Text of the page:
I was perusing Peggy Jablonski’s book, Cape Cod Camino Way (June, 2021), that mentioned the Cobb House Museum in Brewster, MA. and the life and times of Captain Elijah Cobb (July 4, 1768 – November 21, 1848), who built the house in 1799. We decided to visit the Cobb House Museum. Here is a video tour of the house describing many interesting facts about the architecture and life in Brewster at the time, including rare picture of Helen Keller and Ann Sullivan, who stayed in Brewster several summers.
There is more to the story that is not mentioned in the video or in the displays. While there is no smoking gun, circumstantial evidence points to the likelihood that Captain Elijah Cobb and the many sea captains residing in Brewster were involved in the slave trade. While very lucrative, even at the time the practice was shameful and then illegal in Massachusetts after 1783. What evidence is there of a Cape Cod slave trade?
Meadow Dibble Hilley, a native of Brewster and founder of the the Atlantic Black Box Project (a grassroots organization researching and reckoning with the New England slave trade) dug into this question. She wondered why the symbolic gravestones of several Brewster sea captains said they died on the west coast of Africa, Havana, Port au Prince and other ports in the Carribean. What were they doing there? And many of the sea captains were building large houses in Brewster that now serve as inns and taverns. Where did all that wealth come from? She noticed in Captain Elijah Cobb’s memoir that he omitted mention of the last twelve years of voyages, a crucial time in the slave trade.
There is some hard evidence. Hilley found an 1819 board of health report in the New England Journal of Medicine that described an investigation into the September 1818 to July 1819 voyage of the ship the Ten Brothers. The ship sailed out of Boston (as most Cape Cod ships generally did) and spent the fall of 1818 in the Gulf of Guinea off the west coast of Africa. Many of the crew contracted yellow fever and died, including Captain Joseph Mayo. Elijah Cobb, being a senior member of the crew, sailed the ship back to Boston by way of Martinique , in the Caribbean, to unload an “unspecified cargo”. Here is a quote from a Thoughtco article describing how the Triangle Trade system worked:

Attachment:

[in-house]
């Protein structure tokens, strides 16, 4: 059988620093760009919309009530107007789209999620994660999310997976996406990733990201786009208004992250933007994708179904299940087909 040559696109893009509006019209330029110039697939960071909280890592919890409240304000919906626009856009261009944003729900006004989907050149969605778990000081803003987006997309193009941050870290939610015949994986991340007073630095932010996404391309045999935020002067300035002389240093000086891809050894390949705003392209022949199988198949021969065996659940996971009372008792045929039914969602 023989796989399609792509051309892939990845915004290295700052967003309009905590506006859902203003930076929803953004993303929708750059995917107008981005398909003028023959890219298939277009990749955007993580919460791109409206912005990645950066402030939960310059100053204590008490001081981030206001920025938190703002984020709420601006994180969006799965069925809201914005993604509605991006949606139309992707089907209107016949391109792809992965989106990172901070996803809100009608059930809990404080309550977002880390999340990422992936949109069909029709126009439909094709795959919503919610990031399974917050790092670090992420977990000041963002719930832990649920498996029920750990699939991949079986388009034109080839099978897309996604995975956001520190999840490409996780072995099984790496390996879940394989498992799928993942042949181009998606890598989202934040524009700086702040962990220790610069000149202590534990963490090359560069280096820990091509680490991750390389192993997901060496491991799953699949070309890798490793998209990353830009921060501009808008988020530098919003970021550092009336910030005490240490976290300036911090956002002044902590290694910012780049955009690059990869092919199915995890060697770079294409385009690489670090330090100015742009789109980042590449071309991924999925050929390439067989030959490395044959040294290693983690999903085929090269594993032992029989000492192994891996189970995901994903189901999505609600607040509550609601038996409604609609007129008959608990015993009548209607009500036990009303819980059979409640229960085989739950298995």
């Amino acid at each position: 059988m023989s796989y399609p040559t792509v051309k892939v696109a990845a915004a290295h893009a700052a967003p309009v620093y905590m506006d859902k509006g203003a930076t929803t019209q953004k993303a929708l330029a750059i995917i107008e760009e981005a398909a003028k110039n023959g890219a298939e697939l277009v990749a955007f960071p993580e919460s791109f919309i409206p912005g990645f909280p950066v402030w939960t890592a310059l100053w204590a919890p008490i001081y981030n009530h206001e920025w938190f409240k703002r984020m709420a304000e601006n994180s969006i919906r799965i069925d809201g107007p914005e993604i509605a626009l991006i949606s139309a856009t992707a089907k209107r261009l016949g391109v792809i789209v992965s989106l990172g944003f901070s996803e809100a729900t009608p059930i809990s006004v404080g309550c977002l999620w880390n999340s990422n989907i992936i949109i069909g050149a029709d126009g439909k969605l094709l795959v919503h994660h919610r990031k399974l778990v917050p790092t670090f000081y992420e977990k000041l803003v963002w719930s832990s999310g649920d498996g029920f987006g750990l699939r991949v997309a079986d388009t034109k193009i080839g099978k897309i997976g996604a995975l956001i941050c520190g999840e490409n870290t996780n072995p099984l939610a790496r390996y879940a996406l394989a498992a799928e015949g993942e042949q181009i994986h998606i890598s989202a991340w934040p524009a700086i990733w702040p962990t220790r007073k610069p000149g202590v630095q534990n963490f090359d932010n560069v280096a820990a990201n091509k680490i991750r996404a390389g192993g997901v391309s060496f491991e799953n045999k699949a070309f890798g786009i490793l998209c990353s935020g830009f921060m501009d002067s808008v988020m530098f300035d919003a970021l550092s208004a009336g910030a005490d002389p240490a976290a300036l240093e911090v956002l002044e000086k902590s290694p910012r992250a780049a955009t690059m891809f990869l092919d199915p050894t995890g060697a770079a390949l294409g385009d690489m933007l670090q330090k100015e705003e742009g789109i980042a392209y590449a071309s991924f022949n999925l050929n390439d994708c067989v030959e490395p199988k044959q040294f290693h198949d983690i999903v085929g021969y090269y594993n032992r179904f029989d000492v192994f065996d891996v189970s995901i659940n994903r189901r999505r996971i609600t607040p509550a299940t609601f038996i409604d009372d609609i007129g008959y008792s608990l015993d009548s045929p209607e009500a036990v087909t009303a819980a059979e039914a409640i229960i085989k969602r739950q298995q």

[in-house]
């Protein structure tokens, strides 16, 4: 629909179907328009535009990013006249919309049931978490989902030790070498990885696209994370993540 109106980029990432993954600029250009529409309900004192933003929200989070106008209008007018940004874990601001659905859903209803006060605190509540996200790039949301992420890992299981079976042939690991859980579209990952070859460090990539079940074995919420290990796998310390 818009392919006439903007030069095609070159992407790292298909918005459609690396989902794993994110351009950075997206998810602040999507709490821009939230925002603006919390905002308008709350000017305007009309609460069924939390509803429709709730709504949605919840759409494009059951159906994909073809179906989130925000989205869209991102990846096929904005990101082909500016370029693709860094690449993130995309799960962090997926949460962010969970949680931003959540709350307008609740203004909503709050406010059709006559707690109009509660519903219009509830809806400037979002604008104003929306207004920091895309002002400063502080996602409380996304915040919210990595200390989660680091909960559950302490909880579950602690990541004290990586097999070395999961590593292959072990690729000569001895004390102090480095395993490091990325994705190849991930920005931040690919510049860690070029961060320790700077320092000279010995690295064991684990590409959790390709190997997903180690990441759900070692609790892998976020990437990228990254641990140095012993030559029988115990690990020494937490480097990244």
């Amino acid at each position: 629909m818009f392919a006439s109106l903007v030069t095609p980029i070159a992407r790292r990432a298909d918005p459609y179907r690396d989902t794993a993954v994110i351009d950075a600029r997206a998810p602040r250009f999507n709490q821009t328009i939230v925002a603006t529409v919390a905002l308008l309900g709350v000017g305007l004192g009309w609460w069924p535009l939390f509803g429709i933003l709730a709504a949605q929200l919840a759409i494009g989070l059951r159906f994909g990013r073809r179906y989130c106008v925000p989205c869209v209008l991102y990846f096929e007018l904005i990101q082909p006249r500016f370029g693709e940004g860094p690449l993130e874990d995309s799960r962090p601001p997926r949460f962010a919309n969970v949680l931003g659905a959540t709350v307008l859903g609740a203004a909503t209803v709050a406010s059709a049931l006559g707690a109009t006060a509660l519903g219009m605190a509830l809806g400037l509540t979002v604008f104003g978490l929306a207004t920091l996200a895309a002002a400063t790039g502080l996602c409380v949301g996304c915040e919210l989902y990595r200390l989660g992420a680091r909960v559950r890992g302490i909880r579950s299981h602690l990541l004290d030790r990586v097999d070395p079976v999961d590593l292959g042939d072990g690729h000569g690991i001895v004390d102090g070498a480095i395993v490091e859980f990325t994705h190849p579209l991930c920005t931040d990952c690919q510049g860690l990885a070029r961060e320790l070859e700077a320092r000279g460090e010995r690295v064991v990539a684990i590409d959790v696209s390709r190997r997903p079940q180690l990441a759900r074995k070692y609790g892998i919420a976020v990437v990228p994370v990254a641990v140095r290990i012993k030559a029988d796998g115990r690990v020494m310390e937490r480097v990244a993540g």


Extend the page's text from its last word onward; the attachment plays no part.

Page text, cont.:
“New Englanders traded extensively, exporting many commodities such as fish, whale oil, furs, and rum and followed the following pattern that occurred as follows:
- New Englanders manufactured and shipped rum to the west coast of Africa in exchange for enslaved people.
- The captives were taken on the Middle Passage to the West Indies where they were sold for molasses and money.
- The molasses would be sent to New England to make rum and start the entire system of trade all over again.
In the colonial era, the various colonies played different roles in what was produced and used for trade purposes in this triangular trade. Massachusetts and Rhode Island were known to produce the highest quality rum from the molasses and sugars that had been imported from the West Indies. The distilleries from these two colonies would prove to be vital to the continued triangular trade of enslaved people that was extremely profitable. Virginia’s tobacco and hemp production also played a major role as well as cotton from the southern colonies.”
When the Ten Brothers finally docked back in Boston, it carried more than molasses and sugar; it carried deadly mosquitoes that spread yellow fever through Boston. The Board of Health questioned Cobb about both the yellow fever and slavery, but cleared him of all suspicion in the end. Hilley, however, does not clear Cobb.
I bring this all up, not to sully the reputation of Brewster, but to finally get to the truth and acknowledge our whole history. Only when we tell the whole story and learn from the past will we be able to make amends and heal as a country.
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